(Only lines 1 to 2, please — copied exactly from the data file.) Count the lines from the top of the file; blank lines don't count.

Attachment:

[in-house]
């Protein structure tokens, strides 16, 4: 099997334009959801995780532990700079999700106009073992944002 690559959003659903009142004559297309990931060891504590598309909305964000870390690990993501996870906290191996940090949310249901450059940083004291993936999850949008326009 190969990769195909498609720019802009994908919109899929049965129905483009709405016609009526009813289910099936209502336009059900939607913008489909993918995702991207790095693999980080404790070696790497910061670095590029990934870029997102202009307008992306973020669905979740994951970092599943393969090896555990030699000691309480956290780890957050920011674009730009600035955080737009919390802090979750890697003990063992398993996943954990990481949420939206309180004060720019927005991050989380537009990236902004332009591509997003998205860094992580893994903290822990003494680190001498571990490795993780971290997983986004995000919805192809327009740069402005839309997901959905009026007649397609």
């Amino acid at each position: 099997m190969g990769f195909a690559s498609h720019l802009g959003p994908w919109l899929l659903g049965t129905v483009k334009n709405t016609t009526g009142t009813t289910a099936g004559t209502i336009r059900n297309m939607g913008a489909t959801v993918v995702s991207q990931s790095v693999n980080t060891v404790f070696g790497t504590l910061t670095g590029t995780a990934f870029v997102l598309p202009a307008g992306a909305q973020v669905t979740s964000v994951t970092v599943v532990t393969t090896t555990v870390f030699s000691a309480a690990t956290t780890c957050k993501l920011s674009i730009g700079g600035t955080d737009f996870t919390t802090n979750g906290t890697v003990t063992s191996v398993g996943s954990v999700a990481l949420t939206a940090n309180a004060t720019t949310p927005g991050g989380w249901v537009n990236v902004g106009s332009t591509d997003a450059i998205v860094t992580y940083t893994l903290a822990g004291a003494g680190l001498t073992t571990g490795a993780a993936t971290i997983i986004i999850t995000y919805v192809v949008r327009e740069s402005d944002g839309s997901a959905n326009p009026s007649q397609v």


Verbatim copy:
[in-house]
């Protein structure tokens, strides 16, 4: 099997334009959801995780532990700079999700106009073992944002 690559959003659903009142004559297309990931060891504590598309909305964000870390690990993501996870906290191996940090949310249901450059940083004291993936999850949008326009 190969990769195909498609720019802009994908919109899929049965129905483009709405016609009526009813289910099936209502336009059900939607913008489909993918995702991207790095693999980080404790070696790497910061670095590029990934870029997102202009307008992306973020669905979740994951970092599943393969090896555990030699000691309480956290780890957050920011674009730009600035955080737009919390802090979750890697003990063992398993996943954990990481949420939206309180004060720019927005991050989380537009990236902004332009591509997003998205860094992580893994903290822990003494680190001498571990490795993780971290997983986004995000919805192809327009740069402005839309997901959905009026007649397609």